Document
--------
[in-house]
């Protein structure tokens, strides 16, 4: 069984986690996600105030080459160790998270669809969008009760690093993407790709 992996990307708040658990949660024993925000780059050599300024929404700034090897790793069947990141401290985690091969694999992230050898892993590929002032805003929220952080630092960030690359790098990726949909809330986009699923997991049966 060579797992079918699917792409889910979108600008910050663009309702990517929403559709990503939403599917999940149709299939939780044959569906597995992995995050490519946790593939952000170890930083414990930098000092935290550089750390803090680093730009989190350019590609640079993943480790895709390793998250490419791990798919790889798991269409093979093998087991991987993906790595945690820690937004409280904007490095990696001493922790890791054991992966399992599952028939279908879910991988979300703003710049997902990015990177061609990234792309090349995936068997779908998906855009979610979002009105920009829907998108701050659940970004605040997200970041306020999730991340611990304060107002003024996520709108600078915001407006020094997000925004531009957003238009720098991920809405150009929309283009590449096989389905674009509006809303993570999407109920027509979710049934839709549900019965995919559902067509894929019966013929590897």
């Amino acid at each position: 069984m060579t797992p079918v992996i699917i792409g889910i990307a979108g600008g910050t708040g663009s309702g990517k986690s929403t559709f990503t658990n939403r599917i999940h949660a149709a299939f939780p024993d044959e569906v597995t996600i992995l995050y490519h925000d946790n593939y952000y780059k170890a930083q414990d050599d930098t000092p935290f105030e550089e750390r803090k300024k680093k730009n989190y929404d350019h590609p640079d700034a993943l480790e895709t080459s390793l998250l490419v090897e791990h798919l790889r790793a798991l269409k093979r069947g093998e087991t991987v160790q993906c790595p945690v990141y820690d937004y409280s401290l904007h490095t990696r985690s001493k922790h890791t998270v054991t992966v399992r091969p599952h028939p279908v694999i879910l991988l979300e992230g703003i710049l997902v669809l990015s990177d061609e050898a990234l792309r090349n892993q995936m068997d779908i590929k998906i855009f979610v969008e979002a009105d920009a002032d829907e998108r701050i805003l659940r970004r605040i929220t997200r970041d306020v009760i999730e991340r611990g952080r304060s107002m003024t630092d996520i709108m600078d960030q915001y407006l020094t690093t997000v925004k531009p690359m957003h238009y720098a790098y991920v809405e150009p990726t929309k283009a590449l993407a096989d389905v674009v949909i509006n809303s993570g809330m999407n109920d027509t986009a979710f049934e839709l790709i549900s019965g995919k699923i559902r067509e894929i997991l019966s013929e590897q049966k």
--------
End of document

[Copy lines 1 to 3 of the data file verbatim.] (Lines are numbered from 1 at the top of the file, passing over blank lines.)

[in-house]
């Protein structure tokens, strides 16, 4: 069984986690996600105030080459160790998270669809969008009760690093993407790709 992996990307708040658990949660024993925000780059050599300024929404700034090897790793069947990141401290985690091969694999992230050898892993590929002032805003929220952080630092960030690359790098990726949909809330986009699923997991049966 060579797992079918699917792409889910979108600008910050663009309702990517929403559709990503939403599917999940149709299939939780044959569906597995992995995050490519946790593939952000170890930083414990930098000092935290550089750390803090680093730009989190350019590609640079993943480790895709390793998250490419791990798919790889798991269409093979093998087991991987993906790595945690820690937004409280904007490095990696001493922790890791054991992966399992599952028939279908879910991988979300703003710049997902990015990177061609990234792309090349995936068997779908998906855009979610979002009105920009829907998108701050659940970004605040997200970041306020999730991340611990304060107002003024996520709108600078915001407006020094997000925004531009957003238009720098991920809405150009929309283009590449096989389905674009509006809303993570999407109920027509979710049934839709549900019965995919559902067509894929019966013929590897």
């Amino acid at each position: 069984m060579t797992p079918v992996i699917i792409g889910i990307a979108g600008g910050t708040g663009s309702g990517k986690s929403t559709f990503t658990n939403r599917i999940h949660a149709a299939f939780p024993d044959e569906v597995t996600i992995l995050y490519h925000d946790n593939y952000y780059k170890a930083q414990d050599d930098t000092p935290f105030e550089e750390r803090k300024k680093k730009n989190y929404d350019h590609p640079d700034a993943l480790e895709t080459s390793l998250l490419v090897e791990h798919l790889r790793a798991l269409k093979r069947g093998e087991t991987v160790q993906c790595p945690v990141y820690d937004y409280s401290l904007h490095t990696r985690s001493k922790h890791t998270v054991t992966v399992r091969p599952h028939p279908v694999i879910l991988l979300e992230g703003i710049l997902v669809l990015s990177d061609e050898a990234l792309r090349n892993q995936m068997d779908i590929k998906i855009f979610v969008e979002a009105d920009a002032d829907e998108r701050i805003l659940r970004r605040i929220t997200r970041d306020v009760i999730e991340r611990g952080r304060s107002m003024t630092d996520i709108m600078d960030q915001y407006l020094t690093t997000v925004k531009p690359m957003h238009y720098a790098y991920v809405e150009p990726t929309k283009a590449l993407a096989d389905v674009v949909i509006n809303s993570g809330m999407n109920d027509t986009a979710f049934e839709l790709i549900s019965g995919k699923i559902r067509e894929i997991l019966s013929e590897q049966k």